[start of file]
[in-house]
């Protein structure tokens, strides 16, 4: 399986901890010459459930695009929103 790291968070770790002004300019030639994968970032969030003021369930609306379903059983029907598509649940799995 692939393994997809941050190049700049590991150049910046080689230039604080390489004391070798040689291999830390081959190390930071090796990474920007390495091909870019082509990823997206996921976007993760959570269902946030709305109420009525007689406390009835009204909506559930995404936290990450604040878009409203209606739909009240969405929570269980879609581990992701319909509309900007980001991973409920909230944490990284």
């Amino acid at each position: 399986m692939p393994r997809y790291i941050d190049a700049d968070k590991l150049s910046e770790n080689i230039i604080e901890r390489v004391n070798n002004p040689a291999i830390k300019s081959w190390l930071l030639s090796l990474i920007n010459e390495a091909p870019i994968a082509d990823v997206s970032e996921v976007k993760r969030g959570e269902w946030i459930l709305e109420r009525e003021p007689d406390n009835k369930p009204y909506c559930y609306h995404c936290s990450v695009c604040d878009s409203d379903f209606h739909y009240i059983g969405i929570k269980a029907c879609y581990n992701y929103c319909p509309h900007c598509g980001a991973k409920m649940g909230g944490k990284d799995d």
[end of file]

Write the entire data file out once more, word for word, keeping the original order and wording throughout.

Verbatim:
[in-house]
């Protein structure tokens, strides 16, 4: 399986901890010459459930695009929103 790291968070770790002004300019030639994968970032969030003021369930609306379903059983029907598509649940799995 692939393994997809941050190049700049590991150049910046080689230039604080390489004391070798040689291999830390081959190390930071090796990474920007390495091909870019082509990823997206996921976007993760959570269902946030709305109420009525007689406390009835009204909506559930995404936290990450604040878009409203209606739909009240969405929570269980879609581990992701319909509309900007980001991973409920909230944490990284």
């Amino acid at each position: 399986m692939p393994r997809y790291i941050d190049a700049d968070k590991l150049s910046e770790n080689i230039i604080e901890r390489v004391n070798n002004p040689a291999i830390k300019s081959w190390l930071l030639s090796l990474i920007n010459e390495a091909p870019i994968a082509d990823v997206s970032e996921v976007k993760r969030g959570e269902w946030i459930l709305e109420r009525e003021p007689d406390n009835k369930p009204y909506c559930y609306h995404c936290s990450v695009c604040d878009s409203d379903f209606h739909y009240i059983g969405i929570k269980a029907c879609y581990n992701y929103c319909p509309h900007c598509g980001a991973k409920m649940g909230g944490k990284d799995d």